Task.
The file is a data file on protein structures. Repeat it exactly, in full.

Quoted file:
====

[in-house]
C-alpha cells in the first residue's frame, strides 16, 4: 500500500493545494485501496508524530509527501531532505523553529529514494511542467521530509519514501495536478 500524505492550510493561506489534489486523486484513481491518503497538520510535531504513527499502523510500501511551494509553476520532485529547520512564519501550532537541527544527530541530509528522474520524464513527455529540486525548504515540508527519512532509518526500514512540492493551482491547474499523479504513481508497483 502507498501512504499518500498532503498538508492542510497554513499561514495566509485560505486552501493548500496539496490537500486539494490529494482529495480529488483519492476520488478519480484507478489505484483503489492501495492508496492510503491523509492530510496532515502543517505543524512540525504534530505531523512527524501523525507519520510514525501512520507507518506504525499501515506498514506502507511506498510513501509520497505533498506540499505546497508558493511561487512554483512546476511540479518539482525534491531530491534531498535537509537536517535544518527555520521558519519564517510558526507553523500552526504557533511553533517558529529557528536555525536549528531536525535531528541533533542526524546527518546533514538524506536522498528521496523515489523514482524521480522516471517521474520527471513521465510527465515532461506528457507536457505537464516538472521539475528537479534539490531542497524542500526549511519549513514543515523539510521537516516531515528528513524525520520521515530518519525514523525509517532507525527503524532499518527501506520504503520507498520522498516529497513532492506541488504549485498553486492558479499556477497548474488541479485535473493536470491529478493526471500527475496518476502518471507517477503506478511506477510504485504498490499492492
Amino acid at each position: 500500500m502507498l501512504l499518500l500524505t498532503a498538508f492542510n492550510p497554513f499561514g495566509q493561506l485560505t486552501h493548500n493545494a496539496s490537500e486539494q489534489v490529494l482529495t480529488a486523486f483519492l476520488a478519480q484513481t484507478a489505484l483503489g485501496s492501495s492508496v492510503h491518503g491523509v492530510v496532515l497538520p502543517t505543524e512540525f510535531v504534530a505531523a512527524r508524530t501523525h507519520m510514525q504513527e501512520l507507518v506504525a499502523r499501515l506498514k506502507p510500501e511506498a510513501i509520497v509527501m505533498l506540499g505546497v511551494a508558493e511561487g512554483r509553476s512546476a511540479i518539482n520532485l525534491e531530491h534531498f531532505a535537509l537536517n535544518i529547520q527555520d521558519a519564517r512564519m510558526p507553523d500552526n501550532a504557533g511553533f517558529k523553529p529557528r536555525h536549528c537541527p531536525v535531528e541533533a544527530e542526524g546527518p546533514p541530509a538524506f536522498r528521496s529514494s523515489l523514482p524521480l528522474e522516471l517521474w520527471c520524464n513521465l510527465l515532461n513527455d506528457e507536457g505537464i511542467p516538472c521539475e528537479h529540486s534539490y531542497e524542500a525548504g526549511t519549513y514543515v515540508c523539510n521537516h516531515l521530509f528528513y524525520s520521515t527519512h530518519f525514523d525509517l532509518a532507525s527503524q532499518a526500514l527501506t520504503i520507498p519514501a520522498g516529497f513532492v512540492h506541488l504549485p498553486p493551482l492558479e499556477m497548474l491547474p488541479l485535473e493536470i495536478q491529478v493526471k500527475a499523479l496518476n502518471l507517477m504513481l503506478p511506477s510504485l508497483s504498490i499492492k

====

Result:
[in-house]
C-alpha cells in the first residue's frame, strides 16, 4: 500500500493545494485501496508524530509527501531532505523553529529514494511542467521530509519514501495536478 500524505492550510493561506489534489486523486484513481491518503497538520510535531504513527499502523510500501511551494509553476520532485529547520512564519501550532537541527544527530541530509528522474520524464513527455529540486525548504515540508527519512532509518526500514512540492493551482491547474499523479504513481508497483 502507498501512504499518500498532503498538508492542510497554513499561514495566509485560505486552501493548500496539496490537500486539494490529494482529495480529488483519492476520488478519480484507478489505484483503489492501495492508496492510503491523509492530510496532515502543517505543524512540525504534530505531523512527524501523525507519520510514525501512520507507518506504525499501515506498514506502507511506498510513501509520497505533498506540499505546497508558493511561487512554483512546476511540479518539482525534491531530491534531498535537509537536517535544518527555520521558519519564517510558526507553523500552526504557533511553533517558529529557528536555525536549528531536525535531528541533533542526524546527518546533514538524506536522498528521496523515489523514482524521480522516471517521474520527471513521465510527465515532461506528457507536457505537464516538472521539475528537479534539490531542497524542500526549511519549513514543515523539510521537516516531515528528513524525520520521515530518519525514523525509517532507525527503524532499518527501506520504503520507498520522498516529497513532492506541488504549485498553486492558479499556477497548474488541479485535473493536470491529478493526471500527475496518476502518471507517477503506478511506477510504485504498490499492492
Amino acid at each position: 500500500m502507498l501512504l499518500l500524505t498532503a498538508f492542510n492550510p497554513f499561514g495566509q493561506l485560505t486552501h493548500n493545494a496539496s490537500e486539494q489534489v490529494l482529495t480529488a486523486f483519492l476520488a478519480q484513481t484507478a489505484l483503489g485501496s492501495s492508496v492510503h491518503g491523509v492530510v496532515l497538520p502543517t505543524e512540525f510535531v504534530a505531523a512527524r508524530t501523525h507519520m510514525q504513527e501512520l507507518v506504525a499502523r499501515l506498514k506502507p510500501e511506498a510513501i509520497v509527501m505533498l506540499g505546497v511551494a508558493e511561487g512554483r509553476s512546476a511540479i518539482n520532485l525534491e531530491h534531498f531532505a535537509l537536517n535544518i529547520q527555520d521558519a519564517r512564519m510558526p507553523d500552526n501550532a504557533g511553533f517558529k523553529p529557528r536555525h536549528c537541527p531536525v535531528e541533533a544527530e542526524g546527518p546533514p541530509a538524506f536522498r528521496s529514494s523515489l523514482p524521480l528522474e522516471l517521474w520527471c520524464n513521465l510527465l515532461n513527455d506528457e507536457g505537464i511542467p516538472c521539475e528537479h529540486s534539490y531542497e524542500a525548504g526549511t519549513y514543515v515540508c523539510n521537516h516531515l521530509f528528513y524525520s520521515t527519512h530518519f525514523d525509517l532509518a532507525s527503524q532499518a526500514l527501506t520504503i520507498p519514501a520522498g516529497f513532492v512540492h506541488l504549485p498553486p493551482l492558479e499556477m497548474l491547474p488541479l485535473e493536470i495536478q491529478v493526471k500527475a499523479l496518476n502518471l507517477m504513481l503506478p511506477s510504485l508497483s504498490i499492492k